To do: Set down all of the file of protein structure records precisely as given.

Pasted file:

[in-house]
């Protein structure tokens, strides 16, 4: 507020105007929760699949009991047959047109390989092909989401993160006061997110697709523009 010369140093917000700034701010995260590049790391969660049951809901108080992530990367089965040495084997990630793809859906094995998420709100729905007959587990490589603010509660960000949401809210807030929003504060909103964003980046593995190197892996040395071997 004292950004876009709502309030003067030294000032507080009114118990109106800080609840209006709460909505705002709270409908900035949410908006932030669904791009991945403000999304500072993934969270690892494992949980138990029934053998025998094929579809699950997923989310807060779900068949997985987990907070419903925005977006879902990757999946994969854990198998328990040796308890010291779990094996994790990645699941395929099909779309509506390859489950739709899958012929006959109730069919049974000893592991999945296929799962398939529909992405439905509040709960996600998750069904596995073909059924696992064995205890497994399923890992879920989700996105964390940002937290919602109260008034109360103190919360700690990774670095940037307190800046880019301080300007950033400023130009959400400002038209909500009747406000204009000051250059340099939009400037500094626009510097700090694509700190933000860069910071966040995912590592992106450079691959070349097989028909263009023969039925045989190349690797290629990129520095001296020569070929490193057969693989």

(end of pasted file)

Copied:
[in-house]
């Protein structure tokens, strides 16, 4: 507020105007929760699949009991047959047109390989092909989401993160006061997110697709523009 010369140093917000700034701010995260590049790391969660049951809901108080992530990367089965040495084997990630793809859906094995998420709100729905007959587990490589603010509660960000949401809210807030929003504060909103964003980046593995190197892996040395071997 004292950004876009709502309030003067030294000032507080009114118990109106800080609840209006709460909505705002709270409908900035949410908006932030669904791009991945403000999304500072993934969270690892494992949980138990029934053998025998094929579809699950997923989310807060779900068949997985987990907070419903925005977006879902990757999946994969854990198998328990040796308890010291779990094996994790990645699941395929099909779309509506390859489950739709899958012929006959109730069919049974000893592991999945296929799962398939529909992405439905509040709960996600998750069904596995073909059924696992064995205890497994399923890992879920989700996105964390940002937290919602109260008034109360103190919360700690990774670095940037307190800046880019301080300007950033400023130009959400400002038209909500009747406000204009000051250059340099939009400037500094626009510097700090694509700190933000860069910071966040995912590592992106450079691959070349097989028909263009023969039925045989190349690797290629990129520095001296020569070929490193057969693989």